Perkins remains unperturbed by the way things unfolded. He says: “Even though there was a hiccup around beer consumption at the stadiums, we worked very fast to turn it into an amazing marketing coup.”
After being told it would no longer be able to sell beer at the World Cup, two days before its start, Budweiser sent out a picture of the thousands of cans it had piled up in a Qatari warehouse.
The accompanying tweet, which promised that the winning nation would be sent all the cans of beer pictured, was one of the most viral tweets the brand has ever posted, according to Perkins. “We got more earned media from that than the rest of the campaign put together,” he says. “It was actually amazing for the brand; it has never had a higher share of the conversation than during the Qatar World Cup.”
With its sponsorship deal with FIFA coming up for renewal and the next World Cup to be jointly hosted by Canada, Mexico and the US, the question is, does Perkins think it’s still worth the money?
“The World Cup is the most watched event on the planet and it’s a natural beer occasion, so it’s a winner for us to be involved,” he says. “Life’s going to keep throwing curveballs at us, like it did at Qatar, and it will be our job to quickly flip those into opportunities to grow our brands.”
Perkins welcomes the many challenges he’s faced in his short tenure. Putting a positive spin on the current circumstances, he says: “Having gone through these experiences with my team has made us much stronger and more bulletproof than we were previously.”
It’s also brought several benefits. “It forces a much deeper understanding of the business,” Perkins adds. “Crises create opportunity in the market because it kills sacred cows and opens up new dynamics; it’s also helped my personal growth. How many leaders have had to go through those types of challenges in their first year?”
It’s brought surprising gains too. Budweiser’s push to be net zero in the UK by 2026 meant that it had already invested heavily in renewable energy production. This made the company less vulnerable to changes in oil and gas prices on the spot market.
“Although those were not the reasons we started our sustainability journey, it has been an additional benefit of making sure that all of our electricity is from solar and wind,” Perkins says. Currently, 100% of the electricity used in its brewing processes is renewable and the company is exploring the use of hydrogen to meet some of its heating and transport needs.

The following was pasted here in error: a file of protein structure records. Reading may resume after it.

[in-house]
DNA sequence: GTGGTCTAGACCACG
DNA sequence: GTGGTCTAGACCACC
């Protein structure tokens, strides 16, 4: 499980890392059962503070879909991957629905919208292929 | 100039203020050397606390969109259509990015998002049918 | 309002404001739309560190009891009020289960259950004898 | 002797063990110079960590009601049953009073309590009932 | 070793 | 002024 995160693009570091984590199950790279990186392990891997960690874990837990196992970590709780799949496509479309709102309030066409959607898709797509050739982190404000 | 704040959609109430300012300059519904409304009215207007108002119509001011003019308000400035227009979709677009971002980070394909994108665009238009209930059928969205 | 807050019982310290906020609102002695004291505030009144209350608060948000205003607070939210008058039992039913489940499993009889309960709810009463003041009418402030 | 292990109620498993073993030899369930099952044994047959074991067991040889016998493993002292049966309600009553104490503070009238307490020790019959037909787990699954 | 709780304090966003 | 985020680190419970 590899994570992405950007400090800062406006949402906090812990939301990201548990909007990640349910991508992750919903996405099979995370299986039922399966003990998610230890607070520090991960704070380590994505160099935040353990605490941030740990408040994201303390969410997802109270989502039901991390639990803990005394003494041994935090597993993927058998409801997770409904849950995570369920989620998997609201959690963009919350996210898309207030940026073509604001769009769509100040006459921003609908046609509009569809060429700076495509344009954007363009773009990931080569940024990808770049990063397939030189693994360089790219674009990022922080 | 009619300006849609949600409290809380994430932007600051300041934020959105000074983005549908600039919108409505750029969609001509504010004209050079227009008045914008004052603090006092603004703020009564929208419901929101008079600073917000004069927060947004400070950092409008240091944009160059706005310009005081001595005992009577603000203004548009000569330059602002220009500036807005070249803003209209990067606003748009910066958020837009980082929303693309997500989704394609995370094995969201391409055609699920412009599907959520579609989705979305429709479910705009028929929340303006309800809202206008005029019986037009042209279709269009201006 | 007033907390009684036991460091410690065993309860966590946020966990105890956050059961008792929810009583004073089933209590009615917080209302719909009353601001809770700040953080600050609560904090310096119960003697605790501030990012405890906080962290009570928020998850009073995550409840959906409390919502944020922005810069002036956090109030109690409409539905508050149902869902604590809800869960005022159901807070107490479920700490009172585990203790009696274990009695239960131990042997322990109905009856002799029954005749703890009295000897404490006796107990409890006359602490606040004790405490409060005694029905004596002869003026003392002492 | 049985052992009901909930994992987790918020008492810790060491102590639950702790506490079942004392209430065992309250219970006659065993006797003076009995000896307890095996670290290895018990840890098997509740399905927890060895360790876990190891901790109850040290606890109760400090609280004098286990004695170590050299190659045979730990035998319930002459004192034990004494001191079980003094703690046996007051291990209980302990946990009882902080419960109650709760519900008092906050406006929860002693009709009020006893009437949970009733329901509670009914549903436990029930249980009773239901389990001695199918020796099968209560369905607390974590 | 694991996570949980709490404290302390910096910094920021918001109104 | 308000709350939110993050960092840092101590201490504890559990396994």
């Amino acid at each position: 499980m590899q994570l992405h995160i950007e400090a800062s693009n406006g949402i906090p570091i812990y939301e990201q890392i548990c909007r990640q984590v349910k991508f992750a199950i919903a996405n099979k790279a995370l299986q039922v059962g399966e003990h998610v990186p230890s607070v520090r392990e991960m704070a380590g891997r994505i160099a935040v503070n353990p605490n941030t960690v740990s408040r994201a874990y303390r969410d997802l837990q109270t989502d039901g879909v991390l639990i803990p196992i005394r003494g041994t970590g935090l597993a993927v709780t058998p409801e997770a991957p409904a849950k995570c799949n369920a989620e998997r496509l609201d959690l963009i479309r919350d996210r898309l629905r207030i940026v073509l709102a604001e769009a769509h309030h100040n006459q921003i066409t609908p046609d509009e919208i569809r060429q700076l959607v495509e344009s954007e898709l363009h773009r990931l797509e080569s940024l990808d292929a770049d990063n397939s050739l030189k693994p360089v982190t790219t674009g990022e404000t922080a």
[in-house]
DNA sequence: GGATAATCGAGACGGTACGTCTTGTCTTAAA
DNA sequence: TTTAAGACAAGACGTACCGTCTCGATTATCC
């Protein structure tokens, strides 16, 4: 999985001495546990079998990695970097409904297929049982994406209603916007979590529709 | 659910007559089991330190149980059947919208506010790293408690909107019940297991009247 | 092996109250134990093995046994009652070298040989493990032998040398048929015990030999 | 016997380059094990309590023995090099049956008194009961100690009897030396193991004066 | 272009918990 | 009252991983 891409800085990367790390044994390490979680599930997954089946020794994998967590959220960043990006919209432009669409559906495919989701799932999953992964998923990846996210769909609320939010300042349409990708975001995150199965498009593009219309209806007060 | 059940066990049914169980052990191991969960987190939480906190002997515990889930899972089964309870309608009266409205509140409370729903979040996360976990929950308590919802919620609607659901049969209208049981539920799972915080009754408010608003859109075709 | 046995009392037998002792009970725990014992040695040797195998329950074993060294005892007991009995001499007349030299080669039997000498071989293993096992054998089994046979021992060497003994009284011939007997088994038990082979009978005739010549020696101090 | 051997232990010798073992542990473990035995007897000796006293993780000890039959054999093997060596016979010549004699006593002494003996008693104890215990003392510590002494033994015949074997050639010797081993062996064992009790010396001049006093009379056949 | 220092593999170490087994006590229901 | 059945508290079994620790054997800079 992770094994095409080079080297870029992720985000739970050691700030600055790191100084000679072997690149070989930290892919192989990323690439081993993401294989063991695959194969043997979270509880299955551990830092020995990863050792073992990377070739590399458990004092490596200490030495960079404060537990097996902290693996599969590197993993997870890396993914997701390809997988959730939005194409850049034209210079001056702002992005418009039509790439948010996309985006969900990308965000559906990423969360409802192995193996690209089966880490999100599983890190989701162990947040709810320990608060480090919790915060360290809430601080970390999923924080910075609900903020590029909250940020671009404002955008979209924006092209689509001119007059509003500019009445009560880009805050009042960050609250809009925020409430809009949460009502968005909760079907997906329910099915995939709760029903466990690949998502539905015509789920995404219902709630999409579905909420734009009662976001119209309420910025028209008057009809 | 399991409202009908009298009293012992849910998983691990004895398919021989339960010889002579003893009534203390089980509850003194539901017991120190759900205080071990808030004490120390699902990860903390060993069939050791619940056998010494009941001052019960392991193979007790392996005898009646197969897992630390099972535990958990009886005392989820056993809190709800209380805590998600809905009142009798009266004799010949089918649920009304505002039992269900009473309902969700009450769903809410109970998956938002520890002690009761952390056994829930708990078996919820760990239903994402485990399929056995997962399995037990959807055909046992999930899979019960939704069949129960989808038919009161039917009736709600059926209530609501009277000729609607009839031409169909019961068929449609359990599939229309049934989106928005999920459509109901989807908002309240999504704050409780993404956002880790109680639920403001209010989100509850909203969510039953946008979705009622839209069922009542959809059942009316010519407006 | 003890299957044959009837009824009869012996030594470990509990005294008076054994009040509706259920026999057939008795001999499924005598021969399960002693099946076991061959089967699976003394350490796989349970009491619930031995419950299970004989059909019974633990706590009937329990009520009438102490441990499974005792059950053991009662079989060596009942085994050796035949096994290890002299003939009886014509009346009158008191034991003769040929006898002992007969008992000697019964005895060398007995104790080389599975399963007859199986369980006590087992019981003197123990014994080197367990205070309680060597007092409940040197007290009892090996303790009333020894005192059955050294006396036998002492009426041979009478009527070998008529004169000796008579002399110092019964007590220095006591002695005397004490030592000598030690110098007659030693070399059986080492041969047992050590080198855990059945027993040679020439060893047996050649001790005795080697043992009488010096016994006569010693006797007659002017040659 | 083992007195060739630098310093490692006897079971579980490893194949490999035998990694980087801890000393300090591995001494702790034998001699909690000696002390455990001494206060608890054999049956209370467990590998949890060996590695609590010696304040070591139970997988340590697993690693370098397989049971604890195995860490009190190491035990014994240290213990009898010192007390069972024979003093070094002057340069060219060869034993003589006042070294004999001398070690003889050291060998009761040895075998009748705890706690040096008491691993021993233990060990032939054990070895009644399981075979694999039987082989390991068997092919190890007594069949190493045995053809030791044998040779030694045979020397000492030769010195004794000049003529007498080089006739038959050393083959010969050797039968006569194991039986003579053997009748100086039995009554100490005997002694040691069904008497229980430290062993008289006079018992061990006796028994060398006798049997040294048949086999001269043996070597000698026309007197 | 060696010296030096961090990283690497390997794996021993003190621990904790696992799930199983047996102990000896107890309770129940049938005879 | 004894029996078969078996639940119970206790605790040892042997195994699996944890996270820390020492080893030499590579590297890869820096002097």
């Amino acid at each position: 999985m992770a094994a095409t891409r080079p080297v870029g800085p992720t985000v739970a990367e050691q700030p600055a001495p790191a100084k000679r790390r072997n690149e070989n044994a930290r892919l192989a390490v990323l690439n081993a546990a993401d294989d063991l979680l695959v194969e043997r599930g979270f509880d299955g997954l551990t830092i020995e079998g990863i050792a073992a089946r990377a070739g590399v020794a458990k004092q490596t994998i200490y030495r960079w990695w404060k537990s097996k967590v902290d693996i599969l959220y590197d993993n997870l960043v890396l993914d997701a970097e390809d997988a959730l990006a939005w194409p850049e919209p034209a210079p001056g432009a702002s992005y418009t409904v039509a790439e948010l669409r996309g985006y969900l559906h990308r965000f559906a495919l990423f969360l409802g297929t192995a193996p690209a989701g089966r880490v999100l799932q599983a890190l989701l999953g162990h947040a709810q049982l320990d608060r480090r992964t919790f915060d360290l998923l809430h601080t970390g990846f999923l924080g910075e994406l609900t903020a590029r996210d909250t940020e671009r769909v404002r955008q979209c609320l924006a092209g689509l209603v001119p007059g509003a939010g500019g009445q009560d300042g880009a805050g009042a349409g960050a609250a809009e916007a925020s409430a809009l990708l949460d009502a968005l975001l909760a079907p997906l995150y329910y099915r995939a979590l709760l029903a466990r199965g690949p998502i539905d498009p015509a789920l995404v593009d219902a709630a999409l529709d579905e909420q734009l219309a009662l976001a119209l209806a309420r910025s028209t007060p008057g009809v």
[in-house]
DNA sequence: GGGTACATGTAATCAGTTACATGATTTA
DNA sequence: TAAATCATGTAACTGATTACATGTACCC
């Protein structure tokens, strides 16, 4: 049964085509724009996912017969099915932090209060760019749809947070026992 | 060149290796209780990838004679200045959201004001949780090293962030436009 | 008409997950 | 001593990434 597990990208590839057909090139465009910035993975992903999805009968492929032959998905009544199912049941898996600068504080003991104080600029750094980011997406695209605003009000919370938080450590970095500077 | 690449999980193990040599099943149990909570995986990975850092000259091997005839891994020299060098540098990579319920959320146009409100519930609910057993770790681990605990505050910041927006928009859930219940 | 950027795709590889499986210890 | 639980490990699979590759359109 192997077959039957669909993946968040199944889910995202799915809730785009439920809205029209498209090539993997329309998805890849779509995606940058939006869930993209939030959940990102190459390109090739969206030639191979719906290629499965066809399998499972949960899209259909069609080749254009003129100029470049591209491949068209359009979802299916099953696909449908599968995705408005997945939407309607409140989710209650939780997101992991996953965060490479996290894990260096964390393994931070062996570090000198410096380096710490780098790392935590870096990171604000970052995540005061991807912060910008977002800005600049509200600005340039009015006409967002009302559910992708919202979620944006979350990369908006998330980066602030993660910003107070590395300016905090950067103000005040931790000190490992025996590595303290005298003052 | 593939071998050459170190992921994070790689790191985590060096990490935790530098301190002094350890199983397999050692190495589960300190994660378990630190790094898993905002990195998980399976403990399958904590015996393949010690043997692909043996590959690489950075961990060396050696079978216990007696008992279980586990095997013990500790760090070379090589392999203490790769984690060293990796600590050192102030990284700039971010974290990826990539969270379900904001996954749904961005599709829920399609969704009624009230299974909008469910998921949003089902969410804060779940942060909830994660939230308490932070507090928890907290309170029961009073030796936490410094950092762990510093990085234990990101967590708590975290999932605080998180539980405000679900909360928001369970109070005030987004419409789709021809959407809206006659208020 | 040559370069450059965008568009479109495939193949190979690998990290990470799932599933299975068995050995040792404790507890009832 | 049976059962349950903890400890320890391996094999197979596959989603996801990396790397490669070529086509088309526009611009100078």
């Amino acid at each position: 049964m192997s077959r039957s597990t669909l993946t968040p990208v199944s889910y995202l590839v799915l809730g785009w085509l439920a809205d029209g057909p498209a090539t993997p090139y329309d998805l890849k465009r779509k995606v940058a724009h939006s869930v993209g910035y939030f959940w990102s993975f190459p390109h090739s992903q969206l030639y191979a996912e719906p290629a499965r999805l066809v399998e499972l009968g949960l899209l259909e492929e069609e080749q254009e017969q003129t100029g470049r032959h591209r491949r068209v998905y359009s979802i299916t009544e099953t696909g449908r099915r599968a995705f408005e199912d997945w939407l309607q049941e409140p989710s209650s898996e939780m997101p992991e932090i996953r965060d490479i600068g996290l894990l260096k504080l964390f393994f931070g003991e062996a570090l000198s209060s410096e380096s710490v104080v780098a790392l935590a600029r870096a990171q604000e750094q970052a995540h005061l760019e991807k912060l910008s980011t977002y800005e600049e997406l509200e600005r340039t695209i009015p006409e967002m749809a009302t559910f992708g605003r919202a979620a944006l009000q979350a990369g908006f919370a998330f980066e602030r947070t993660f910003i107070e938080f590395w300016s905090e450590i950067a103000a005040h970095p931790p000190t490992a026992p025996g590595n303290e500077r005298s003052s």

Parent company AB InBev recorded positive financial results for the previous year, with revenue up 11.2%. This meant that the beer producer was still able to post a 5.8% growth in profits, despite operating costs also rising 10.3%.
The growth of its premium and super premium brands, which include Goose Island, Leffe and Camden Town, was singled out as a key factor in its financial success.
Although the notion of consumers spending up to 50% more for a bottle of beer during a cost-of-living crisis may sound counterintuitive, it’s a well-known phenomenon in the retail industry. “It’s sometimes called the ‘lipstick effect’,” Perkins says. “Although people might cut down on bigger spending, they still treat themselves to small luxuries even when they’re under financial pressure.”
It’s been somewhat of a saviour for the business during a period when input costs have been rising. “It’s better for us and it’s better for our margins, because it’s a more premium product,” he adds.
It also speaks to some of the changes in consumer behaviour that the sector has experienced. Although still small, the non-alcoholic beer market is growing rapidly. AB InBev launched Corona Zero in June last year to join its Budweiser Zero and Stella Artois 0.0 products.
“We don’t want to be myopic about selling 5% ABV beer,” Perkins says. “If the consumer wants more non-alcoholic products, we’re going to start delivering them. If you have any mindset other than that, you’re going to atrophy really fast.”
Despite pointing out that consumers have “loved beer for 3,000 years” he notes that “interesting pockets of growth” do emerge in reaction to changes in consumer behaviour and market trends. By staying on top of these trends, Perkins hopes that Budweiser can navigate any more challenges that may come its way.